Monday, December 12, 2011

Aurangabad back to Mumbai

   Vidal Paz § From Granada to Mumbai

In the morning, I took a rickshaw to the guest house where Sang Hee and her friends were staying and
after having breakfast, we headed to the bus for the slow ride back to Mumbai.

It was a bit cramped on the bus, but every few hours we would stop and get a chance to stretch our legs and get a snack and a drink.

Most of the time we just talked.

Over the past three days, she'd mentioned her disease many times, so I figure she'd mentioned it enough that I could ask her what she had. She said that doctors had found a cluster of tumors in her uterus and wanted to operate immediately. She was holding off for as long as she could because she knew she would never be able to have children after the surgery. Instead, she took a year off from the stress of teaching and all the "should-dos" of life in Korea and moved in with her brother, who lives in Bangkok. She started studying yoga and other things, hoping that a change in lifestyle would help.

Then, at her brother's house on Christmas Eve, the local Korean priest and his family were there for dinner, she said during the prayer her brother made everyone pray for her that she stops doing yoga because it's evil and is twisting her mind. She got so angry at him that she told him off in front of everyone, telling him he should study about things before he says something like that and that yoga doesn't twist, it unifies your mind and body. Then she decided on the spot to become a Buddhist and let her brother know it, too! She said her mother was Buddhist before she got married, so she felt like she was honoring her mother.

My heart was in my throat listening to her but she was strong and told me that in her last check up before coming to India, the tumors had begun to shrink.

Over my time in India, I'd heard a few times about "Om Shanti Om", a new Bollywood film staring Shahrukh, India's newest hunk and Deepika Padukone, the gorgeous swimsuit model turned actress. The small TV in the bus was playing a bootlegged copy of the film, which didn' t have subtitles but was easy to follow... As far as past Bollywood films I've watched (which isn't many) this one was the only one that actually kept my attention until the end. It was really fun actually. The plot revolved around a wannabe actor who dies trying to rescue the famous actress he loves in a fire started by her evil manager. He is reborn, and in his next life unknowingly avenges their deaths.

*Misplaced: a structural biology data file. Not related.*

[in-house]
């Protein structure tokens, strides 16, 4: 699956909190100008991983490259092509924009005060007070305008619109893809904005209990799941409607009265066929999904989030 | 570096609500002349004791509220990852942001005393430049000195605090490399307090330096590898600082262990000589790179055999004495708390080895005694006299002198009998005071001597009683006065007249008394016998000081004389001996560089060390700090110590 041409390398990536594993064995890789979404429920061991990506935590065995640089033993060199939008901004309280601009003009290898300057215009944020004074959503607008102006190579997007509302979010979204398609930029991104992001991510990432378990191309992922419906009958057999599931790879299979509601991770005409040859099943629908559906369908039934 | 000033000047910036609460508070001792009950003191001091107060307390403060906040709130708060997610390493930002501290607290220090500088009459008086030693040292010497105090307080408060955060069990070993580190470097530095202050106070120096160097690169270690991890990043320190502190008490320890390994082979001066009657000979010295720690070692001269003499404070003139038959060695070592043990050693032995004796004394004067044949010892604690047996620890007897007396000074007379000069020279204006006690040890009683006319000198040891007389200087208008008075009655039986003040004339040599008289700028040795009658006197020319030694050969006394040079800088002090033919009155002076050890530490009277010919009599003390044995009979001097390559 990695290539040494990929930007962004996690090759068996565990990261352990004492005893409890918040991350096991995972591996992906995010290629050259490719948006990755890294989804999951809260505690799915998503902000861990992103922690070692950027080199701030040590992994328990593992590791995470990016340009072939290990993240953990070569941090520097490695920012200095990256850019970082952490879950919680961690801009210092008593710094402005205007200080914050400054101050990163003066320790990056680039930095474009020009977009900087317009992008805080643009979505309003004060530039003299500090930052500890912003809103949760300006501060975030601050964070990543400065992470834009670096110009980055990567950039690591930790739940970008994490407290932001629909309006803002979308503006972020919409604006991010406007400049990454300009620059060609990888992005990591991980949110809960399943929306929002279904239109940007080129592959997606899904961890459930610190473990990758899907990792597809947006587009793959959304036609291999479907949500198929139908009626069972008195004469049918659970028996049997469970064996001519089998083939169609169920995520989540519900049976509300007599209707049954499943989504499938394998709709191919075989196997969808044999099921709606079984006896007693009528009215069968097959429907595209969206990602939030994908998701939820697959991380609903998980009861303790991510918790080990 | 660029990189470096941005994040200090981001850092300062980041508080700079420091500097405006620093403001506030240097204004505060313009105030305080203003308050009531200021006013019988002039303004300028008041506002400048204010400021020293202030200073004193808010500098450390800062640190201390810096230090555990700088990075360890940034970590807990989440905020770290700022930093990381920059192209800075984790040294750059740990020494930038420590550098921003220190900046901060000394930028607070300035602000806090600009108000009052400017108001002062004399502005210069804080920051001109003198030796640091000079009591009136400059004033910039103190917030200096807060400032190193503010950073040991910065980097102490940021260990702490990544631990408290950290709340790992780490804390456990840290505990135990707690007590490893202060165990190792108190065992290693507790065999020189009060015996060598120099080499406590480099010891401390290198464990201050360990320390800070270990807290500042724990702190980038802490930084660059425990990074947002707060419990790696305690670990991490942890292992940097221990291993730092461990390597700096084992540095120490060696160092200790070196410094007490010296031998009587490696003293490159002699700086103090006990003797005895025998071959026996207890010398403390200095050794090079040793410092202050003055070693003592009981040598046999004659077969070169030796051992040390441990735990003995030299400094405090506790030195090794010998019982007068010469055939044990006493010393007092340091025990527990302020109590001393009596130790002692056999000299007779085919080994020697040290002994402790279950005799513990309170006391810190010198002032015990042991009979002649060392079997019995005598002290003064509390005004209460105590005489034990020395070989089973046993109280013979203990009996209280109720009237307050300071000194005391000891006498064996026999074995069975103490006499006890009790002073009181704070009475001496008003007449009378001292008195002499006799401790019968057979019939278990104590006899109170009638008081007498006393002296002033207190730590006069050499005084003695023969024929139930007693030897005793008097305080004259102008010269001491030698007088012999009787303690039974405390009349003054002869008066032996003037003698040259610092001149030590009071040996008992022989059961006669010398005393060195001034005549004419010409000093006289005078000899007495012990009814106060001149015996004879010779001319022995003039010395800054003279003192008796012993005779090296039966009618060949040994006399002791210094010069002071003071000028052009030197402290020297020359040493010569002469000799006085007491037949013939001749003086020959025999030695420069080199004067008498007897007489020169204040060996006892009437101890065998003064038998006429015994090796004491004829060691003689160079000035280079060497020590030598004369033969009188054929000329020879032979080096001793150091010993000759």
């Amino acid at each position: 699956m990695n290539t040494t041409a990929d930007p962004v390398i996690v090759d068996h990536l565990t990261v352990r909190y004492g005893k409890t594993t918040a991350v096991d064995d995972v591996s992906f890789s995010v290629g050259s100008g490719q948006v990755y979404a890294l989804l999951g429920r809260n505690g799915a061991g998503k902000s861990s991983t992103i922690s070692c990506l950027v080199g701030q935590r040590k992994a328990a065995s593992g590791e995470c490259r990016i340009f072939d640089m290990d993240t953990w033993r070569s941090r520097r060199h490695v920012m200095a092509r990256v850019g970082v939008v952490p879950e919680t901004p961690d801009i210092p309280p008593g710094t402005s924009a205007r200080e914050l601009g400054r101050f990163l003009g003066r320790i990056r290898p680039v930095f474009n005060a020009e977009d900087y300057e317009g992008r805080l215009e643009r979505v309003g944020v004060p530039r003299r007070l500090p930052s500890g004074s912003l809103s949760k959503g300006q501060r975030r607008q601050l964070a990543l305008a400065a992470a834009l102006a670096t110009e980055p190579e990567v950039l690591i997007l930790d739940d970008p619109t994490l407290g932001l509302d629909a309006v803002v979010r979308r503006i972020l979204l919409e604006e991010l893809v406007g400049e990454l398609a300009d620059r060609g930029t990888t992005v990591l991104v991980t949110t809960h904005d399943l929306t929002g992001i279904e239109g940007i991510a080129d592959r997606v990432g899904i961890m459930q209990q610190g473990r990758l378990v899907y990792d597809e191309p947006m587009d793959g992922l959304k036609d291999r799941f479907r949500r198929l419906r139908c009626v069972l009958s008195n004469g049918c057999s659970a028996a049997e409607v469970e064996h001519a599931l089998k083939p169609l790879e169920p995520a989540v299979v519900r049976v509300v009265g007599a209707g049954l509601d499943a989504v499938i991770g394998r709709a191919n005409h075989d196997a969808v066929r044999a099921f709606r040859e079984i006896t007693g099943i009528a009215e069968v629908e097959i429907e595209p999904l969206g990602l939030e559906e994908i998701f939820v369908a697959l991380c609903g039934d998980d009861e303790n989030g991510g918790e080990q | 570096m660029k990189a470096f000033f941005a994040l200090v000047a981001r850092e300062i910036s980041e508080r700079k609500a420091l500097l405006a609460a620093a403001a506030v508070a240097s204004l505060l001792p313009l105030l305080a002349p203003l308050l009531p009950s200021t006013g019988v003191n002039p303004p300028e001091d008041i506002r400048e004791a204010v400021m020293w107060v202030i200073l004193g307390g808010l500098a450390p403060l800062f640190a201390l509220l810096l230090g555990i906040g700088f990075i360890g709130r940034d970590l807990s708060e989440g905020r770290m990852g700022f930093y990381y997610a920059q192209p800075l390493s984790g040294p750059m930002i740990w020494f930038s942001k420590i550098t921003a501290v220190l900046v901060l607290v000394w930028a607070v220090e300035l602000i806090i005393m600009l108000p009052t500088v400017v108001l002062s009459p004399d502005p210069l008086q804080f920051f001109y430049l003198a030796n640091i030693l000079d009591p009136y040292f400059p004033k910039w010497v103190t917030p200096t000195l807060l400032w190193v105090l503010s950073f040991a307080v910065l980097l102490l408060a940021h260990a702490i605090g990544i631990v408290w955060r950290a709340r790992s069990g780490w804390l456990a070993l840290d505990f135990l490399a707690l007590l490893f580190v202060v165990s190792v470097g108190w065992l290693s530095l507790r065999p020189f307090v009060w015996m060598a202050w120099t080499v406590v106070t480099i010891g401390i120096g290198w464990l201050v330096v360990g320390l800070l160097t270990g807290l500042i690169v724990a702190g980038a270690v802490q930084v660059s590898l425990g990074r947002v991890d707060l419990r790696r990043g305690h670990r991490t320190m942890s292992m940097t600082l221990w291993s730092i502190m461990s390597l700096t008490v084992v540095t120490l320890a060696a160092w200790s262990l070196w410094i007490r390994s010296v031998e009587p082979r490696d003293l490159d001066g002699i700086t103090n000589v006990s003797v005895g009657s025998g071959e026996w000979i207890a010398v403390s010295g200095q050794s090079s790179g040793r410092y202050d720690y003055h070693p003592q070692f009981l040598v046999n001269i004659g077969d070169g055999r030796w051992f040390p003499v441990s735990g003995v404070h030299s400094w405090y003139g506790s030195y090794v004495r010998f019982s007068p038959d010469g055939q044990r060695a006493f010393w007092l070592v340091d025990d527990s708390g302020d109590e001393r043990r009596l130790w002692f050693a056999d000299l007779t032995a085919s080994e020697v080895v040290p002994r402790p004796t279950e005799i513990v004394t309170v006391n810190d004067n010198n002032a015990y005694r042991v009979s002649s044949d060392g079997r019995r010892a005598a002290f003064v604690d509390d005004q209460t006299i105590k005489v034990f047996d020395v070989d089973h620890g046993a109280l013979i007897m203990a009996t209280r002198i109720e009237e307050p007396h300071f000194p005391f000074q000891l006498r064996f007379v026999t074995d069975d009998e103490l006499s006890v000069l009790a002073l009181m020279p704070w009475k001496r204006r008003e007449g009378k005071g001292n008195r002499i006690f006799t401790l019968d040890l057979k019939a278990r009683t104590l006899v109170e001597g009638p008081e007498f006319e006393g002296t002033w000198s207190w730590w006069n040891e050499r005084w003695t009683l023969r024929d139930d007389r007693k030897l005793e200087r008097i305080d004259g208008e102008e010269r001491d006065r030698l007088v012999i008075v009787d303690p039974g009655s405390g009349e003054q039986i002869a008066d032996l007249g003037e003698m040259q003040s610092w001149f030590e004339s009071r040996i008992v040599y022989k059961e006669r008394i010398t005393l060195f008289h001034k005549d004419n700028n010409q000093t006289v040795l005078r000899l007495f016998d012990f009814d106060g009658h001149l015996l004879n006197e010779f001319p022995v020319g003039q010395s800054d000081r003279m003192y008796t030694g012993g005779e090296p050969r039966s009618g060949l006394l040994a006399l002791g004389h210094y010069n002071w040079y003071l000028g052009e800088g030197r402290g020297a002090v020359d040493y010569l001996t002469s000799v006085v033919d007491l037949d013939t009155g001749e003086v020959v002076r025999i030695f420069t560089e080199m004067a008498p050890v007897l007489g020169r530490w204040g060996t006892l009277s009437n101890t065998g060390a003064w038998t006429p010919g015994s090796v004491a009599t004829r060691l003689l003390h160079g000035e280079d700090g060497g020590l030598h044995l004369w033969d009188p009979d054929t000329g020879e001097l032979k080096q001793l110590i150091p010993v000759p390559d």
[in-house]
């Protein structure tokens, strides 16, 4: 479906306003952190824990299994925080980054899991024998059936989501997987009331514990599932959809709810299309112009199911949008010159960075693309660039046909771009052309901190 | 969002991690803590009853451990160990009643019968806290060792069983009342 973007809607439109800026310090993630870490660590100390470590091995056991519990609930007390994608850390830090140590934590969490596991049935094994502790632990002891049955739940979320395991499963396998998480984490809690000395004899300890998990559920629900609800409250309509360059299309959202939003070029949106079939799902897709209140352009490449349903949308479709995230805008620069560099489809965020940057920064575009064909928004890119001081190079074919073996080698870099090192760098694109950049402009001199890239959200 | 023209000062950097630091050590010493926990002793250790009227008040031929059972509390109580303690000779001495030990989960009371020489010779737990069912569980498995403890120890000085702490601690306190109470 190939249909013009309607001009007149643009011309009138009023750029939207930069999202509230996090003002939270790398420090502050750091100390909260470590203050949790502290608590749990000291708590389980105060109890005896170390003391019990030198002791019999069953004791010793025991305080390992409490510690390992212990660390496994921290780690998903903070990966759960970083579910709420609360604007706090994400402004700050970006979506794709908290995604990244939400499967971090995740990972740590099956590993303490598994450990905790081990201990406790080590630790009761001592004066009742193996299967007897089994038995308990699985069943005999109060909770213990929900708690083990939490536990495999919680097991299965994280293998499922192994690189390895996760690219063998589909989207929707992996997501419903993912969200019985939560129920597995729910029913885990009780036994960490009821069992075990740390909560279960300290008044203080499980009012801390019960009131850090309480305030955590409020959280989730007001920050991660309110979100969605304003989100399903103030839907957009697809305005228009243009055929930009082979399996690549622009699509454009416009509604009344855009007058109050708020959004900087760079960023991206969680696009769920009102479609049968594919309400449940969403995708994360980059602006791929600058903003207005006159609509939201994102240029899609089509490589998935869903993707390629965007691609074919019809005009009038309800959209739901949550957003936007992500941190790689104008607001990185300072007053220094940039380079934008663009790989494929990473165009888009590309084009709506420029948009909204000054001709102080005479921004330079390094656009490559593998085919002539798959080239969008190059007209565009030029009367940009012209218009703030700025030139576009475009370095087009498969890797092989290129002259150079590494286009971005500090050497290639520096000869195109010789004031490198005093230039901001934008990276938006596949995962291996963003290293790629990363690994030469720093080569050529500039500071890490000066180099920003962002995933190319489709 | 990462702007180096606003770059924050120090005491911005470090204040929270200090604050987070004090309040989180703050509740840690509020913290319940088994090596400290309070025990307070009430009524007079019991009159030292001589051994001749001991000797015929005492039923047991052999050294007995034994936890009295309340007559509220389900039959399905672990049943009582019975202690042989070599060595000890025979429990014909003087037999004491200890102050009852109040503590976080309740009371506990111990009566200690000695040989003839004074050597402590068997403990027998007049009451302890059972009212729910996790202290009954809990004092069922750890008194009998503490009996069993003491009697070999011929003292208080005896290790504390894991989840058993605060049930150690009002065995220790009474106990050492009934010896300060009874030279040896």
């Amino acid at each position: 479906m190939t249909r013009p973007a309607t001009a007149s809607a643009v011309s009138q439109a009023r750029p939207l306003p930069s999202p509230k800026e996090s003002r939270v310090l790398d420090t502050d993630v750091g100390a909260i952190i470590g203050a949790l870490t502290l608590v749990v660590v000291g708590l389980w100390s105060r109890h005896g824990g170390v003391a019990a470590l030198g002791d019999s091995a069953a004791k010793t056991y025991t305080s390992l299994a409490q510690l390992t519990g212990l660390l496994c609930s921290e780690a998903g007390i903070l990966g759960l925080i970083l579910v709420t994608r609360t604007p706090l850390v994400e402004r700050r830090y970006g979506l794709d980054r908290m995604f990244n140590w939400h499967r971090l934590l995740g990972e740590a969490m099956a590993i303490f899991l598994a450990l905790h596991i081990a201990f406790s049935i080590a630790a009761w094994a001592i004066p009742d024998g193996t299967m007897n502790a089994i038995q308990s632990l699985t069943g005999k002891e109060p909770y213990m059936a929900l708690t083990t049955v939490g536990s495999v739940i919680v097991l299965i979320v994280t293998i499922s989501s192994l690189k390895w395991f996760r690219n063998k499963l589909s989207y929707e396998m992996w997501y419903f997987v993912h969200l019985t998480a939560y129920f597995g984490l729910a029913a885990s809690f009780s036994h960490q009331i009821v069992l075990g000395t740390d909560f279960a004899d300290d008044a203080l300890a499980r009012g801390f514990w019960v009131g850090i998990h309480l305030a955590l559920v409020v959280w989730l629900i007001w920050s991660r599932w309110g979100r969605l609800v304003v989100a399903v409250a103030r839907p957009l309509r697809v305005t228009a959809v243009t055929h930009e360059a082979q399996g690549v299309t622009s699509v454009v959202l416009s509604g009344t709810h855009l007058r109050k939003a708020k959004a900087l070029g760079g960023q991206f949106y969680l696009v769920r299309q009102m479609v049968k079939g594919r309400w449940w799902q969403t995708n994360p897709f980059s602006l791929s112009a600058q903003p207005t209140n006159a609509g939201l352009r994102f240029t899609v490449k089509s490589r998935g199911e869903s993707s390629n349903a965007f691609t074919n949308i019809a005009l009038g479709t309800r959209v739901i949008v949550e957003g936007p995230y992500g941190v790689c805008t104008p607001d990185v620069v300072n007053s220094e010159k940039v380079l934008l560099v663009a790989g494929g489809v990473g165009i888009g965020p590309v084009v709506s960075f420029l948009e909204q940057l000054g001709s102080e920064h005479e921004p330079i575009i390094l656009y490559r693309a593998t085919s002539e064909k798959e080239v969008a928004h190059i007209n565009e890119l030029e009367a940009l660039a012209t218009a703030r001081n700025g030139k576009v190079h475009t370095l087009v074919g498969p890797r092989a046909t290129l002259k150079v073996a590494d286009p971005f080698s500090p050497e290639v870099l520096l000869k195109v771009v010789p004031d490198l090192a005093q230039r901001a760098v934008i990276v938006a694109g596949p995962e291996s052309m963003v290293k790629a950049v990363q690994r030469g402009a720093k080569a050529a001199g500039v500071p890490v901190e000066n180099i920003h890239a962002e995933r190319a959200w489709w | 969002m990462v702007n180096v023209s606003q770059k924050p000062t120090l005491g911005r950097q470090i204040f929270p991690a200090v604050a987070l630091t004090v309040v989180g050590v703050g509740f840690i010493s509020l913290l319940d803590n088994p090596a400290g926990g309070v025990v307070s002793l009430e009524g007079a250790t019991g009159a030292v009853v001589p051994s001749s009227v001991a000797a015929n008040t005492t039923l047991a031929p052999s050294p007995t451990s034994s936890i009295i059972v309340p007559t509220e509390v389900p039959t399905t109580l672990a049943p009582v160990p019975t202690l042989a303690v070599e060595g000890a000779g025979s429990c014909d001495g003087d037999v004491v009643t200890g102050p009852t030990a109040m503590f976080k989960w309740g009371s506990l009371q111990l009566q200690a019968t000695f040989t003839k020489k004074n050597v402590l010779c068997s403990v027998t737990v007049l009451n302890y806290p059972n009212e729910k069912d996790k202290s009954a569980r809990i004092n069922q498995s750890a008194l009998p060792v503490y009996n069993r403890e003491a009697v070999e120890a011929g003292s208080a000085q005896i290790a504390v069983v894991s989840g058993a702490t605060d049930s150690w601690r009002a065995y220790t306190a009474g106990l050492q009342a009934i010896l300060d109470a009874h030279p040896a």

Eventually, we arrived in Pune, where we thought we could catch a train to Mumbai, but Indian trains being as they are, it was better to take another bus so we crossed over and caught the bus just in time. We got to the Mumbai airport just in time. Somehow, she managed to get in through the check point without a ticket so I could wait inside with her. We'd only spent three days together but it was difficult to say goodbye. According to Buddhist philosophy, we've all been each other's mothers and fathers but I wondered if Sang Hee and I might have been siblings a few times along the way as well!

On my own, again, I figured I should take a taxi back to Coloba, since I knew way way around there. The taxi driver I ended up with was Muslim, so I got the feeling he only wanted to take me to a Muslim run guesthouse. Every place I mentioned to him from my guide book he either told me he didn't know where it was or it was full but insisted that his friend's place was very nice and he'd get me a good price. (translation; he will get himself a good commission.) When I told him I really wanted to stay at one place, he made a loop around the block, said he couldn't find it (I couldn't remember the exact street) the pulled into the Taj Mahal Hotel, the most expensive place in India, a cup of tea is $12! Before I even had a chance to say I couldn't stay there, he smacked into a car parked in the lot. As the security guard came running over, he backed up and peeled out as fast as he could and I figured I'd just let him take me where he wanted before we get killed!

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